[16] The orientation of the olivine seismically fast axis is usually estimated under the assumption that the mantle flow is in steady state. This flow is described by means of the ISA and the Grain Orientation Lag parameter Π [Kaminski and Ribe, 2002]. If Π << 1, the ISA orientation is constant in space, and therefore, the LPO will quickly align with the ISA. Conversely, when Π >> 1, crystal rotation is unable to keep up with the rapid changes of the ISA due to dynamic recrystallization, and LPO will depend on the complex deformation history. It has been shown that this method does not give a complete coverage of the anisotropy in the area under study because Π is quite large in most convective regions [Becker et al., 2006; Conrad et al., 2007; Jadamec and Billen, 2010], and moreover, it does not provide a measure of the strength of the anisotropy. We have computed the orientation of the ISA and Π in our models, and consistently with previous studies, we found that Π >> 1 in most of the model domain and therefore we drop it in favor of more accurate calculations.

[17] Another way to estimate the LPO and the associated anisotropy is calculating the FSE and considering the orientation and length of the longest axis of the FSE as the olivine fast a axis [McKenzie, 1979; Hall et al., 2000; Long et al., 2007; Kneller and van Keken, 2008]. However, this method is limited to regions with small variations of the velocity gradients (Π << 1) because, as previously discussed, dynamic recrystallization delays the alignment of the olivine a axis with the maximum stretch direction.

[18] The development of crystal aggregates LPO can be estimated with more sophisticated codes that account for the basic macrophysics of the deformation mechanisms [Wenk and Tomé, 1999; Kaminski et al., 2004]. One such code is D-Rex ( [Kaminski et al., 2004]; it calculates the development of the lattice preferred orientation (LPO) of olivine-enstatite aggregates in convective flow by plastic deformation, dynamic recrystallization (by sub-grain rotation and grain-boundary migration), and grain-boundary sliding of small grains. It is worth noting that the incorporation of enstatite results in a net decrease of the total anisotropy because its slow axis orients parallel to the olivine fast axis [Ribe, 1992; Blackman et al., 2002; Kaminski et al., 2004]. D-Rex has been extensively used to study the upper mantle strain-induced anisotropy at global scales [Becker et al., 2006; Becker et al., 2008] and at smaller scales, in subduction zones[Lassak et al., 2006; Miller and Becker, 2012]. D-Rex output includes the 36 components of the stiffness matrix of each crystal aggregate and its best transverse isotropy approximation calculated using the projection method of [Browaeys and Chevrot, 2004]. The elastic tensors can be used to calculate the seismic velocity along any given direction. The magnitude of the symmetry axis is proportional to the amount of transverse isotropy and, together with its orientation, gives a quick estimate of the geometry of the elastic anisotropy. As transverse isotropy is not properly approximated at low finite strains (i.e., weak LPO), we will show the orientation and magnitude of the symmetry axis only for aggregates with logarithmic ratio f = log(emax/emin) > 0.5, where emax and emin are the largest and smallest axes of the finite strain ellipsoid (FSE).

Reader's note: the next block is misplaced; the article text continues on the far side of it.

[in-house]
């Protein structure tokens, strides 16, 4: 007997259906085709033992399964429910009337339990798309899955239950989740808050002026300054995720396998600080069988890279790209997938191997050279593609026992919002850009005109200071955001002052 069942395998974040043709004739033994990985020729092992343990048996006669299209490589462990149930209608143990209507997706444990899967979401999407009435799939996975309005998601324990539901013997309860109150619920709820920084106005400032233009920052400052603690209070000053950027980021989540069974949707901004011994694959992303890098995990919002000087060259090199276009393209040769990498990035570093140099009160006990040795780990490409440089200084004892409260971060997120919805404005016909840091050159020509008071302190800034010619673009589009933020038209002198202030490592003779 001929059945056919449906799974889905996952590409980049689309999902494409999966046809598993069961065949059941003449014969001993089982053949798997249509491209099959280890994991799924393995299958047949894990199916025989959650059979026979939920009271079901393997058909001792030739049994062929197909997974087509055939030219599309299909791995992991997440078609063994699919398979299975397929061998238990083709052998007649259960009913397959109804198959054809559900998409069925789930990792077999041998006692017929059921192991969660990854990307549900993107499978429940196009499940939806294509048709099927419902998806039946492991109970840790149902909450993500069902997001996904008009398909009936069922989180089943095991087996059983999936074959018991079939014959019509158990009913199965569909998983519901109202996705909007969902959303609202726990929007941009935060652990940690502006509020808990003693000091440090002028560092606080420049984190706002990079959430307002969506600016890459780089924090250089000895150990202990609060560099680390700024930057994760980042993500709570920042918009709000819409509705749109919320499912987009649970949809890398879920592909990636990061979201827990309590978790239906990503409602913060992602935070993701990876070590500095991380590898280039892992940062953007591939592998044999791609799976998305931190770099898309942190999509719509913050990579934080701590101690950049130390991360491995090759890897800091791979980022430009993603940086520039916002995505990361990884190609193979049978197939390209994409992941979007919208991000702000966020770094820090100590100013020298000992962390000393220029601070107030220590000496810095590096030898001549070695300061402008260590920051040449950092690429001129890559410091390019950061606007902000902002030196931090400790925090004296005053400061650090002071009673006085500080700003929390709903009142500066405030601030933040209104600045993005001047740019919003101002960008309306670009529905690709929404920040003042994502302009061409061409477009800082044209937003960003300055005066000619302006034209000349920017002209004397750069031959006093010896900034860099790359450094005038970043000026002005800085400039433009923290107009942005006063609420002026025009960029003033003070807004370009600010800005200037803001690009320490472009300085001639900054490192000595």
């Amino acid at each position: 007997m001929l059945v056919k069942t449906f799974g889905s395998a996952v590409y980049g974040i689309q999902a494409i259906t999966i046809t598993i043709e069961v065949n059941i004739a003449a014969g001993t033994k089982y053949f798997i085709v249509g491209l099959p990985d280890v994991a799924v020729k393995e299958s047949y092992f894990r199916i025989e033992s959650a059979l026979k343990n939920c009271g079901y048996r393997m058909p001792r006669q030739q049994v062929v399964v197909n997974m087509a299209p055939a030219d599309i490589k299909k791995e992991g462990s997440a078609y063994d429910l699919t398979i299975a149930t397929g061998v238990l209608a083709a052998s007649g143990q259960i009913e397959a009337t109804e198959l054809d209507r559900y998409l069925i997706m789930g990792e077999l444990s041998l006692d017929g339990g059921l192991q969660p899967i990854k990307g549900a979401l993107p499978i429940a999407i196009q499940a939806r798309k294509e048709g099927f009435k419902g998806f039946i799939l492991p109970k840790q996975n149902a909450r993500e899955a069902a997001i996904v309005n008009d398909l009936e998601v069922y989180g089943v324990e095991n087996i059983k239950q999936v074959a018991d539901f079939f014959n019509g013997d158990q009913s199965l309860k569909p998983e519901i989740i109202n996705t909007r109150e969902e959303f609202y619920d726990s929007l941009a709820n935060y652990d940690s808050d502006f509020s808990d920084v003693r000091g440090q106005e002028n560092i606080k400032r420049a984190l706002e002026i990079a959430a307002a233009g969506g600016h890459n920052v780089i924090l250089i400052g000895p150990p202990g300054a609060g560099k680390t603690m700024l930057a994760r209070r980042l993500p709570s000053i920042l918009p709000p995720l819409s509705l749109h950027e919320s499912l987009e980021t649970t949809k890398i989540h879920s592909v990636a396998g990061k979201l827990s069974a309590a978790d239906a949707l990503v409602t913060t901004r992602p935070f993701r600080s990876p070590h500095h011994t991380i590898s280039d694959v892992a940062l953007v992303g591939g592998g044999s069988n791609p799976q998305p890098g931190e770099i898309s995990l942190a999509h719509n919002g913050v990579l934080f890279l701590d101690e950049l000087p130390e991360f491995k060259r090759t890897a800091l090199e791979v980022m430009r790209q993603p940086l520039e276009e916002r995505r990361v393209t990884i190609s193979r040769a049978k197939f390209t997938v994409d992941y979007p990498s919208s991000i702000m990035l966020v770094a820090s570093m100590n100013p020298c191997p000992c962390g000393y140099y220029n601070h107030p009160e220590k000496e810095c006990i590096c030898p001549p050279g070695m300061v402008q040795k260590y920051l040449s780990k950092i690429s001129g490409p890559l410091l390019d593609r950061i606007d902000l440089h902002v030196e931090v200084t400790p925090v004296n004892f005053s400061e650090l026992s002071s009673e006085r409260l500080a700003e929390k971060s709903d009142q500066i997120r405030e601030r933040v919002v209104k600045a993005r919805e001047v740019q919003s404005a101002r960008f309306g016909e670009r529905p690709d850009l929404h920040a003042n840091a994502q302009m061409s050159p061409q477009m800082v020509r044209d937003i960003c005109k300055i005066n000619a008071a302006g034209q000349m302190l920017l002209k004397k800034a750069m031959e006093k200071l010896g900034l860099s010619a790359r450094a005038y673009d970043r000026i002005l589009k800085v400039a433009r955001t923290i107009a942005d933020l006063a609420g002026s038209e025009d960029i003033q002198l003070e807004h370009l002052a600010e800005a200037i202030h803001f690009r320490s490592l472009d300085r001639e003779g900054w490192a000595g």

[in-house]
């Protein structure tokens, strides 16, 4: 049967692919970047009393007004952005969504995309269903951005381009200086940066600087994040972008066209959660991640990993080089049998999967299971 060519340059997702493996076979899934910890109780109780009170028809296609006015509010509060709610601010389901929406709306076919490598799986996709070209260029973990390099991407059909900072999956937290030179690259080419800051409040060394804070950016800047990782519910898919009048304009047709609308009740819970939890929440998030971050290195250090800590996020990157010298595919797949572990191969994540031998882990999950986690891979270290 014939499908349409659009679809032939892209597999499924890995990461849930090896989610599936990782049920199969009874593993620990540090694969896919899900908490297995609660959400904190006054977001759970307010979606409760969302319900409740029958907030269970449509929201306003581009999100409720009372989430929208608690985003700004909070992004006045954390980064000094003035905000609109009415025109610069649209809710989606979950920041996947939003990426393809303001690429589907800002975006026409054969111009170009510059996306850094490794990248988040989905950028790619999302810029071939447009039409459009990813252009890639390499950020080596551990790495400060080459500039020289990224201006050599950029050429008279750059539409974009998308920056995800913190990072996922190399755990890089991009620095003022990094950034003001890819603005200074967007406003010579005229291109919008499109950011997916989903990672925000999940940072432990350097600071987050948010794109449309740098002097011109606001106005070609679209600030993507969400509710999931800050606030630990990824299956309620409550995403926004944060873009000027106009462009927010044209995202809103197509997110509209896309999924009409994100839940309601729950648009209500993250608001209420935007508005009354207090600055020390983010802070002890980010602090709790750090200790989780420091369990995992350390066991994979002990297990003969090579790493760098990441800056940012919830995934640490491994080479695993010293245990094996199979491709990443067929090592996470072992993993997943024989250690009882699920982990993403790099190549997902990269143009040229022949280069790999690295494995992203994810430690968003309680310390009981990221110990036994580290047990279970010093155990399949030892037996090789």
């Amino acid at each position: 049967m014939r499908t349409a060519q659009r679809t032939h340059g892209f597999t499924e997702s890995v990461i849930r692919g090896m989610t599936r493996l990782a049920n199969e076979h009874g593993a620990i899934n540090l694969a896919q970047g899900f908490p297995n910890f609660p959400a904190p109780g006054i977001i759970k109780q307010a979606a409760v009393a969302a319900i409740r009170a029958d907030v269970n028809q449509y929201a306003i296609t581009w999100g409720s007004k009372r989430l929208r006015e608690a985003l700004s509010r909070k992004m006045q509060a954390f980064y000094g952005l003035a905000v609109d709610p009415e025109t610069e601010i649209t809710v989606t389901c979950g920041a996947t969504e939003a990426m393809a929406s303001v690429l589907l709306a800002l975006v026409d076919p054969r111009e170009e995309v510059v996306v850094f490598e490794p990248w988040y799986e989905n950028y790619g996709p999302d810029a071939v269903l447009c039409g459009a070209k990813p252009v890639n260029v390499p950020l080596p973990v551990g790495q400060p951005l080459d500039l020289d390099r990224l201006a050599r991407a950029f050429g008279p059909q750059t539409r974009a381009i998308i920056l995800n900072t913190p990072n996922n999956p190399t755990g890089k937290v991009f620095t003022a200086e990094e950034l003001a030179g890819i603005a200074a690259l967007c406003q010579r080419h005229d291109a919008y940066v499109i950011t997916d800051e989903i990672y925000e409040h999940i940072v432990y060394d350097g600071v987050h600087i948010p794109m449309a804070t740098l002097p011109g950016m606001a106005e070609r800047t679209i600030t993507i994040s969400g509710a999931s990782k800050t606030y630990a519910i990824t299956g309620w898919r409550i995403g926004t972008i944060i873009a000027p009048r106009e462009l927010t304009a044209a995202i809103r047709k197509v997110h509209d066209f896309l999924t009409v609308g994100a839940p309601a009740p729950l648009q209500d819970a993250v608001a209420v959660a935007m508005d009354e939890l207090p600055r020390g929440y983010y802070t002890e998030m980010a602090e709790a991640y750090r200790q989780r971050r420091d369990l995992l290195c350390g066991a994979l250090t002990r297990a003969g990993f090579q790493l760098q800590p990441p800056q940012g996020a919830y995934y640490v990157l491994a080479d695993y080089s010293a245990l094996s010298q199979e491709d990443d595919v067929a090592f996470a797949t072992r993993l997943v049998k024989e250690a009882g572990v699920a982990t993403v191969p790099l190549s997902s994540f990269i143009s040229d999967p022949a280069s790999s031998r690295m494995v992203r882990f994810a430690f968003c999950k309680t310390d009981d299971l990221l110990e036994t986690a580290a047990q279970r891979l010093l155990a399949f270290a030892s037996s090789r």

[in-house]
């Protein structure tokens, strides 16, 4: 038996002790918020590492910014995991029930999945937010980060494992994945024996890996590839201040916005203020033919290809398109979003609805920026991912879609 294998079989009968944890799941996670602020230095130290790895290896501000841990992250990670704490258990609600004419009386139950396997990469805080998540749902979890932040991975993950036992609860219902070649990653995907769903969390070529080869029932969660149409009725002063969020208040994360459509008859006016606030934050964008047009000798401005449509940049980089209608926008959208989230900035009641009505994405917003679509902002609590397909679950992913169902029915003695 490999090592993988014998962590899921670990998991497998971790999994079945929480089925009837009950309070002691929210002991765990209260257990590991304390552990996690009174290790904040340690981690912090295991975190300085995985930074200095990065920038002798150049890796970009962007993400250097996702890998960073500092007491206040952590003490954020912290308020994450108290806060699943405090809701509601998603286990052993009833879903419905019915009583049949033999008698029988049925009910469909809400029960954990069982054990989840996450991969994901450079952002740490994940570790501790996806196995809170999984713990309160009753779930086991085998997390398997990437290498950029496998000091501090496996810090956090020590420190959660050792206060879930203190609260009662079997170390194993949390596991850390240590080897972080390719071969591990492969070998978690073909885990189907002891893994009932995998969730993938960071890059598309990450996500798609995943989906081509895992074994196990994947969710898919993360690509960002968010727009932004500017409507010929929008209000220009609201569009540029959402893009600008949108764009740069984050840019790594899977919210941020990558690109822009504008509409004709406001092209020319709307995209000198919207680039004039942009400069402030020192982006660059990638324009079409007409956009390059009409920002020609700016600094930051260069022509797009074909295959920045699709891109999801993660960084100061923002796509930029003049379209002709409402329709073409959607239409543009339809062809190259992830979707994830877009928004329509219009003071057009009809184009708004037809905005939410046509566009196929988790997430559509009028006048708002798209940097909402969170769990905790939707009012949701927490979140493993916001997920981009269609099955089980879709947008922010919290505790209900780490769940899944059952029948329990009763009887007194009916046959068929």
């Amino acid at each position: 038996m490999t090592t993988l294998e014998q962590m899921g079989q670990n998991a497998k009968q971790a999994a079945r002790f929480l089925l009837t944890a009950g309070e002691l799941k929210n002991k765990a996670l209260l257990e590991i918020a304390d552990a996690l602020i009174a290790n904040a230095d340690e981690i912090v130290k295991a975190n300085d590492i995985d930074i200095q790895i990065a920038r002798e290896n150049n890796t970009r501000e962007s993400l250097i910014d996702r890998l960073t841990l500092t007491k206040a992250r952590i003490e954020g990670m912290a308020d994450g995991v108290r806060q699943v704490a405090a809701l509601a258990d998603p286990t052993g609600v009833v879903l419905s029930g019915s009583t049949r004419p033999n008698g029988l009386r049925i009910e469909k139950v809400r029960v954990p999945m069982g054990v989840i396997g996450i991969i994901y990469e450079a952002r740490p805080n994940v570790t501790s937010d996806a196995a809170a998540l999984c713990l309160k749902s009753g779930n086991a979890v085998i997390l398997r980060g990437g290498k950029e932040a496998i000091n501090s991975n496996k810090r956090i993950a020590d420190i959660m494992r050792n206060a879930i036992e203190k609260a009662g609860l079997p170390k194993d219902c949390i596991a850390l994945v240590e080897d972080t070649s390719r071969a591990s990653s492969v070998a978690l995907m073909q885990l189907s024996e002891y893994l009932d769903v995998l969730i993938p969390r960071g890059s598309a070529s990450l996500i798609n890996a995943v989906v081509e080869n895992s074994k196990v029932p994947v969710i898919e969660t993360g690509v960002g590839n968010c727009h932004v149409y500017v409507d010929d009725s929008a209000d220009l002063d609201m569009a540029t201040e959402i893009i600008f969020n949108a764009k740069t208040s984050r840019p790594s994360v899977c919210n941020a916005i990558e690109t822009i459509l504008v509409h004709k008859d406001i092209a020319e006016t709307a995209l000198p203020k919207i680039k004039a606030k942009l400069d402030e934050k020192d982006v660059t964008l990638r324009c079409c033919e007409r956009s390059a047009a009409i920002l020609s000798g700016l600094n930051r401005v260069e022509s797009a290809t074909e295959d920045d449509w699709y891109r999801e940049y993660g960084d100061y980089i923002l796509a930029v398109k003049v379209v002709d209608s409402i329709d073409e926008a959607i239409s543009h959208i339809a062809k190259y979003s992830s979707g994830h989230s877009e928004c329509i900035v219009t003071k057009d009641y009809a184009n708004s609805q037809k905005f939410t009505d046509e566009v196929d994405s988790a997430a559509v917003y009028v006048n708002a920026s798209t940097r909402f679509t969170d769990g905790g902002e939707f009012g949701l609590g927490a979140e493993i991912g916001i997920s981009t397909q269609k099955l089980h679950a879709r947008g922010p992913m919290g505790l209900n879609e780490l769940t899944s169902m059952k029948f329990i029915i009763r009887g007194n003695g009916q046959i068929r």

[19] In D-Rex, the LPO of the aggregates with an initially random distribution of crystals is calculated in a 2D coordinate system. The velocity gradients are interpolated along the aggregate trajectories traced backward in time on a single velocity field. This implies that the system is at steady-state flow conditions for long enough for any previous fabric can be overprinted. However, this is not the case for subduction zones where the velocity gradient fields vary in time. More in general, convective mantle flows are non-uniform and non-steady-state, and a different approach to the modeling of the LPO and of the seismic anisotropy is needed.

[20] In order to calculate the evolution of the upper mantle fabric from early subduction through the whole model run, D-Rex has been modified to account for forward advection of aggregates and 3-D flow. A mesh of Lagrangian particles regularly spaced in the horizontal (30/50 km for narrow/large plates, respectively) and vertical (20 km) directions is initially placed in the upper, non-Newtonian layer (0–660 km, Figure 2). Particles are advected with fourth-order Runge-Kutta scheme, and their LPOs are calculated at each time step by using a different input velocity field. This new methodology accounts for the non-steady-state evolution of geodynamic systems and, consequently, for a more physically consistent development of the LPO.

[21] Each particle is an aggregate of 1000 randomly oriented crystals with 70% A-type olivine and 30% enstatite that are representative of the upper mantle (0–410 km) composition. Aggregates at transition zone depths are assumed to be isotropic. Mainprice [1990] showed that β-spinel may inherit part of the olivine LPO after phase transformation at the 410 km discontinuity. For simplicity, however, the LPO and FSE of aggregates that descend below 410 km depth are reset by newly assigning a random distribution of the minerals and by setting the deformational gradient tensor